Whether nitrofurazone-impregnated catheters have a clinically important impact on the risk of UTI compared to standard catheters is uncertain, but they may be cost-effective for the NHS
- Correspondence to
: Dr Jacqui Prieto
Faculty of Health Sciences, University of Southampton, Level A, South Academic Block (MP 11), Southampton General Hospital, Tremona Road, Southampton, Hampshire SO16 6YD, UK;
Implications for practice and research
This study provides evidence that antimicrobial urethral catheters may not benefit patients admitted to hospital for elective surgery and therefore standard catheters are recommended.
Further research is needed to determine whether antimicrobial urethral catheters would benefit patients hospitalised for medical or critical care reasons.
Around 25% of the hospitalised patients undergo short-term indwelling catheterisation,1 which accounts for up to 80% of healthcare-associated urinary tract infection (UTI).2 The incidence of bacteriuria (bacterial contamination of urine) among catheterised patients is approximately 5% per day1 and infection is estimated to develop in one quarter of patients with bacteriuria.1 The potential of antimicrobial catheters to reduce UTI has been unclear, as although it is known that they can reduce the rate of bacteriuria3 evidence for an associated reduction in morbidity related to symptomatic UTI has been lacking. Antimicrobial catheters are around five times more expensive than standard catheters, yet silver alloy-coated catheters in particular have been promoted for widespread use in the UK National Health Service, despite insufficient evidence of their cost-effectiveness.4
This is a well-designed multicentre randomised controlled trial which compares the incidence of symptomatic UTIs between hospitalised patients undergoing short-term urethral catheterisation with one of three catheter types: silver-alloy-coated latex; nitrofural-impregnated silicone; or standard polytetrafluoroethylene (PTFE)-coated latex. The study was powered sufficiently to detect a 3.3% absolute reduction in UTI, requiring a sample size of 2000 patients per group. Patients were recruited from 24 UK hospitals and although the aim was to recruit widely from surgical, medical and critical care units, it proved too resource-intensive to recruit patients undergoing unplanned catheterisation; so patients admitted for elective surgery who required planned catheterisation became the target population. Symptomatic catheter-associated urinary tract infection (CAUTI) was defined as patient-reported symptoms of UTI accompanied by a confirmed clinician prescription of an antibiotic for UTI, but without the requirement for microbiological confirmation of the diagnosis.
Full sample size was achieved and 6394 patients were included in the primary outcome analysis according to the intention to treat principles. There was no clinically significant difference in the incidence of symptomatic UTI between the intervention and control groups, which were comparable in relation to baseline characteristics, duration of catheter use and response rates to questionnaires. The vast majority (>95%) of patients underwent planned catheterisation as part of an elective intervention. The mean duration of catheterisation was 2–3 days. Economic analysis suggested the potential for nitrofural-impregnated catheters to be cost-effective, but this is uncertain.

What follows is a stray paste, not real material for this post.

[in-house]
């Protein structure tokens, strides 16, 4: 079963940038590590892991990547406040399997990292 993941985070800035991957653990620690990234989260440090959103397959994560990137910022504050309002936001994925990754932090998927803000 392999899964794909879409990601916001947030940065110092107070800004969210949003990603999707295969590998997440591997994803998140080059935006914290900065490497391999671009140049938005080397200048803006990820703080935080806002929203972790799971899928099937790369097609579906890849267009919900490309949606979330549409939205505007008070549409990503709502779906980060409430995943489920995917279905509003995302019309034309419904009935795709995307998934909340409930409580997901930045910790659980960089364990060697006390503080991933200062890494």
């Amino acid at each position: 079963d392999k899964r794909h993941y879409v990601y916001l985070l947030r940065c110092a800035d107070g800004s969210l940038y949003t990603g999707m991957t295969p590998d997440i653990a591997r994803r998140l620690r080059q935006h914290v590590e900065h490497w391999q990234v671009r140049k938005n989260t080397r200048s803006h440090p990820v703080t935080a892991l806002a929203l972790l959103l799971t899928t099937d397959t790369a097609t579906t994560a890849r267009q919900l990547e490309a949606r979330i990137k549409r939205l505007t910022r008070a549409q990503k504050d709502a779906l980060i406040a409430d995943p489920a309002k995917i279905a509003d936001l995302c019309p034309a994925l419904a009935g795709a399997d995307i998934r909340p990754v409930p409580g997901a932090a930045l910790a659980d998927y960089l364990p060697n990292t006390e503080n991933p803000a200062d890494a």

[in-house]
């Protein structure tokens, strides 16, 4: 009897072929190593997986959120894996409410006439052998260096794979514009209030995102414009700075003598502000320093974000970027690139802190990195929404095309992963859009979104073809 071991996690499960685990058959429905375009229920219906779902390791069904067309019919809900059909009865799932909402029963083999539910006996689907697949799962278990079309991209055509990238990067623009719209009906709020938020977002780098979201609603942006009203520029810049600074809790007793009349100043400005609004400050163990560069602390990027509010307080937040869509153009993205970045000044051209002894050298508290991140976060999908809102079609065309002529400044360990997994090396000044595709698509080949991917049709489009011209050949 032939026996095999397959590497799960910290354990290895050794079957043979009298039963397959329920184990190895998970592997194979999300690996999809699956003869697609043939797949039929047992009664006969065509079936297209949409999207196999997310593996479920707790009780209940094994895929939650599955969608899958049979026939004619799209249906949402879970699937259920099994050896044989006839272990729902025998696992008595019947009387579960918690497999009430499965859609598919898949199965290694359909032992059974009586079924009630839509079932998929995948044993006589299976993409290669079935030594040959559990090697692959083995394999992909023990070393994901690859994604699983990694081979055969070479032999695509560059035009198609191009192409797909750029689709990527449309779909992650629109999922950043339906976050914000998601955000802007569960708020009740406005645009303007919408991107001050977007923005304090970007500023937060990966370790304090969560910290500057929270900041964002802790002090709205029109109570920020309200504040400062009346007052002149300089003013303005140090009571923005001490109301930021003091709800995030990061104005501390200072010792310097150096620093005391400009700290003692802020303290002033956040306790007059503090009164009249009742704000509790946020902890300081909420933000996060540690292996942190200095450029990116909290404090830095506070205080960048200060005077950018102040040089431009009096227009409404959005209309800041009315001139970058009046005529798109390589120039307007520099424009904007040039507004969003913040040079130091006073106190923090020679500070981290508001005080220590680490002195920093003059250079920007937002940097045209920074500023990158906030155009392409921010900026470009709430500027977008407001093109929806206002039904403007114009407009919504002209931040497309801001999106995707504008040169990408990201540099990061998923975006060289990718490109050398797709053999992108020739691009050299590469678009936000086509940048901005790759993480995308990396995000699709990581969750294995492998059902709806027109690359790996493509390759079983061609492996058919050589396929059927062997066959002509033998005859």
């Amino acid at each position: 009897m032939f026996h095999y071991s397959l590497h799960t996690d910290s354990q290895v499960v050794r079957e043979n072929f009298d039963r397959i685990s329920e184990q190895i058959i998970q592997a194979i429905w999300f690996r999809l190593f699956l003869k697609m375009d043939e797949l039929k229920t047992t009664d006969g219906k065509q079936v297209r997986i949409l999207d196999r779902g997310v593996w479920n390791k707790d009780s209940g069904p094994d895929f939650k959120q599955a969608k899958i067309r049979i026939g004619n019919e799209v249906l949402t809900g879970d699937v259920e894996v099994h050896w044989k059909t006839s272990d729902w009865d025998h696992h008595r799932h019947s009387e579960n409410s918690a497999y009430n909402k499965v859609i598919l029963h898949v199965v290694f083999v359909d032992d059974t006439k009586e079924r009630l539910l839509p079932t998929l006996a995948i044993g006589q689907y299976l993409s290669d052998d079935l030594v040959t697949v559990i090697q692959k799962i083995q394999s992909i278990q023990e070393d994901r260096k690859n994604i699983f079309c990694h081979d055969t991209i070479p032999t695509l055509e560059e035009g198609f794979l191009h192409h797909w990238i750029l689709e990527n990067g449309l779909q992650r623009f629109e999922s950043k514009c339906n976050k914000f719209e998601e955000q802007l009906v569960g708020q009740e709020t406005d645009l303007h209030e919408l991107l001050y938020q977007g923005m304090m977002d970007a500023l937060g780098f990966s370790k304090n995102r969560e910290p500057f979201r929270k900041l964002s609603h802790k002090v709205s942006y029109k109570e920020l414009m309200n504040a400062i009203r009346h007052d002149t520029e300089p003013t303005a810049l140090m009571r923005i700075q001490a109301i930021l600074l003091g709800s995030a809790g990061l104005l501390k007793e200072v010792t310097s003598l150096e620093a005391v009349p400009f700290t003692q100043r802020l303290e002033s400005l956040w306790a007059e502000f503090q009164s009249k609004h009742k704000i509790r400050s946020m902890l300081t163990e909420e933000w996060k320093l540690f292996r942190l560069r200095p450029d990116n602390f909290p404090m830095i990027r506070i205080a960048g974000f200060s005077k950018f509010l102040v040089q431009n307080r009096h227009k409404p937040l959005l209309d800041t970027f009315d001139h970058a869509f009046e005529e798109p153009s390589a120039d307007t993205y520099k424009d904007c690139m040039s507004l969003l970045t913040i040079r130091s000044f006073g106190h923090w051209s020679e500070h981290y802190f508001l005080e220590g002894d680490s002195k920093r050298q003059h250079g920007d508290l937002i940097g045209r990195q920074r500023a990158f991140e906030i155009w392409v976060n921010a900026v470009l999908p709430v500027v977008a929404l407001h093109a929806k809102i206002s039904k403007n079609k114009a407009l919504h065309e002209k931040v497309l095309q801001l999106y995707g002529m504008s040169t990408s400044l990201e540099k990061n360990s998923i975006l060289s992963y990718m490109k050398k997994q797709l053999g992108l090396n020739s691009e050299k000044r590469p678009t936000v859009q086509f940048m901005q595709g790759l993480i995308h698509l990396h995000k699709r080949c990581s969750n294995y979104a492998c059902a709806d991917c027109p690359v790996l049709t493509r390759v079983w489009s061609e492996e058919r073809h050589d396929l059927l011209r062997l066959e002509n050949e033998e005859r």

This trial provides definitive evidence of the lack of effectiveness of antimicrobial catheters for reducing the risk of symptomatic UTI in hospitalised patients. The findings are particularly important regarding the lack of benefit of silver alloy-coated catheters given the extent to which they have been promoted for use.4 In relation to nitrofural-impregnated catheters, a lower rate of symptomatic UTI was found, but this did not reach the level of difference predetermined by the researchers to be clinically important. In view of this, there appears to be no compelling case to use nitrofural-impregnated catheters in place of standard catheters, particularly given the uncertainty about their cost-effectiveness and the risk that they may contribute towards antimicrobial resistance among urinary pathogens.
The study sample is generally representative of patients undergoing short-term catheterisation for planned surgery. However, while the specialties represented are listed per centre, the number of patients recruited per specialty is not reported. It is possible, therefore, that the representation of certain specialties, for example, obstetrics and gynaecology, is disproportionate within the study sample. Nonetheless, the findings are likely to be of equal relevance to all patients undergoing short-term catheterisation for planned surgery.
Owing to the problems with recruitment experienced by the researchers, it is difficult to ascertain whether the study findings are applicable to patients hospitalised for medical or critical care reasons. Indeed, these patients are generally more seriously unwell than patients undergoing elective surgery, are often hospitalised much longer and are catheterised for a longer duration. In view of this, it is unclear whether they would benefit from use of antimicrobial catheters. However, until more evidence is available, there is no clear reason to use antimicrobial catheters in place of standard catheters.